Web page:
24 February 2011
Workshop explores climate adaptation
The workshop brought together participants from industry, government and academia.
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Government, industry and academia were brought together by RMIT University through a recent workshop focusing on approaches to climate change adaptation in policy and practice.
The Climate Change Adaptation Program, one of four research programs in the RMIT Global Cities Research Institute, conducted the workshop as part of a project funded by the Victorian Centre for Climate Change Adaptation Research (VCCCAR), in collaboration with researchers from Monash University and the University of Melbourne.
Senior researcher and CCAP Research Fellow, Dr Hartmut Fuenfgeld, said it was vital to understand the strengths and limitations offered by various approaches for planning for the impacts of climate change at local and regional levels.
"Choosing a particular approach - such as a risk-based approach or one that focuses on assessing the vulnerability of people - not only limits the process used for climate change adaptation, it also influences the kind of responses to climate change impacts that are identified and considered," Dr Fuenfgeld said.
"It is critical to work towards a shared understanding of the meaning and purpose of climate change adaptation processes.
"This understanding needs to be established across different levels of government and must involve a diverse group of stakeholders, who all come to the discussion with different levels of knowledge and differing objectives in mind."
The event brought together project partners and stakeholders from more than 20 organisations, including Victorian State Government departments, regional local government alliances, local authorities, industry groups, and research institutions.
The half-day session focused on creating an opportunity for dialogue between climate change adaptation policy developers, practitioners and researchers, to explore the challenges and opportunities for establishing the meaning and purpose of climate change adaptation in various contexts, from the individual to state levels.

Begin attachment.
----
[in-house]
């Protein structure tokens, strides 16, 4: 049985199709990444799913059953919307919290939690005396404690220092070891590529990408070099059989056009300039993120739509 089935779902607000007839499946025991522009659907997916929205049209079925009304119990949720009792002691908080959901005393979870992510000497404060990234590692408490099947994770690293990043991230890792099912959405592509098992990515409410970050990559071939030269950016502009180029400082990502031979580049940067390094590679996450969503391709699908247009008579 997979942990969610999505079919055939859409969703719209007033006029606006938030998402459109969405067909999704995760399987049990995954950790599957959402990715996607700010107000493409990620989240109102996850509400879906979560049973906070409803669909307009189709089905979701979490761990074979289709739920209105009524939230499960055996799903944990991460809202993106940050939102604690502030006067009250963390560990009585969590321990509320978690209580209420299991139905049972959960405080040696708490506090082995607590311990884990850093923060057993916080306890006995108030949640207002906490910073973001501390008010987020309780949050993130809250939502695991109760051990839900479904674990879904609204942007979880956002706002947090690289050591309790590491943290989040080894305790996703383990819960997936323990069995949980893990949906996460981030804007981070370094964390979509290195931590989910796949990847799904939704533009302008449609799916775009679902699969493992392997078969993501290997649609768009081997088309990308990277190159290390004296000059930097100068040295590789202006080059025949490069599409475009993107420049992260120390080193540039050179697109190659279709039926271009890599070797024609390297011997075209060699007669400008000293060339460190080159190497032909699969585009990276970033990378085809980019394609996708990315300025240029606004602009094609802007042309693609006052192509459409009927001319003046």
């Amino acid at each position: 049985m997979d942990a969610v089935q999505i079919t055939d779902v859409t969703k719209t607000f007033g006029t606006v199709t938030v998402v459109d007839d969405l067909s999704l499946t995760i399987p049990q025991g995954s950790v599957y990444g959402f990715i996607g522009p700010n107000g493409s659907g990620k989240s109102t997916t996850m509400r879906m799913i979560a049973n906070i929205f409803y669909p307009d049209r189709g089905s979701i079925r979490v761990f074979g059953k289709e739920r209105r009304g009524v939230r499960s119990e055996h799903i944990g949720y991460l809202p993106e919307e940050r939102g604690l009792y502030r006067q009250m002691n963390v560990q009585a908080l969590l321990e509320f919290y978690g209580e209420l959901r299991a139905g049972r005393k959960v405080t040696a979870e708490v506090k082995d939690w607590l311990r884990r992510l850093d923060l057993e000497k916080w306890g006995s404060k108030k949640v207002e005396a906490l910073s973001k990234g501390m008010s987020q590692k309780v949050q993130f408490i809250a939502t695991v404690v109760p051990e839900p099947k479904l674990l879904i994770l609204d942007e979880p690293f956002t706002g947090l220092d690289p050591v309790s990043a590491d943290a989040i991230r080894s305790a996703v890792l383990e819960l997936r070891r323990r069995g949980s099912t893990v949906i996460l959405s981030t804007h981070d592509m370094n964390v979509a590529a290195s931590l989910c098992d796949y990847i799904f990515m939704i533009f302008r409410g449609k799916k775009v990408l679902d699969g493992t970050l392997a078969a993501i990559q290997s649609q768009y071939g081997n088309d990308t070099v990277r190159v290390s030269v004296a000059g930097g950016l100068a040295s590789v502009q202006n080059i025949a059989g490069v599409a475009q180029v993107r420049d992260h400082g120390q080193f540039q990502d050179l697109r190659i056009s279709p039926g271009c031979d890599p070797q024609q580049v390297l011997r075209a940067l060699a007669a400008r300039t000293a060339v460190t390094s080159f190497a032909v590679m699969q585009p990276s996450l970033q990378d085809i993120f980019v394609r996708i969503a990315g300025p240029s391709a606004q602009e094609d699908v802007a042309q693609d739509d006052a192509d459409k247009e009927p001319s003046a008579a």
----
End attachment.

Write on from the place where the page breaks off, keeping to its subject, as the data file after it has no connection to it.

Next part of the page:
"Participants were able to share their own experiences with different approaches to planning and implementing adaptation processes," Dr Fuenfgeld said.
"The workshop also providing insights into research currently being undertaken by the project team and identified further research needs."
Conversation mapping techniques were used to elicit participants' experiences with climate change adaptation approaches, followed by a panel discussion involving representatives of three key stakeholder groups (researchers, state government policy developers, and local government practitioners).
The outcomes from the workshop discussion will inform a number of publications as part of the Framing multi-level and multi-actor adaptation responses in the Victorian context project.
A summary of key discussion points, as well as advice given by workshop participants to the research team, will be available online at VCCCAR soon.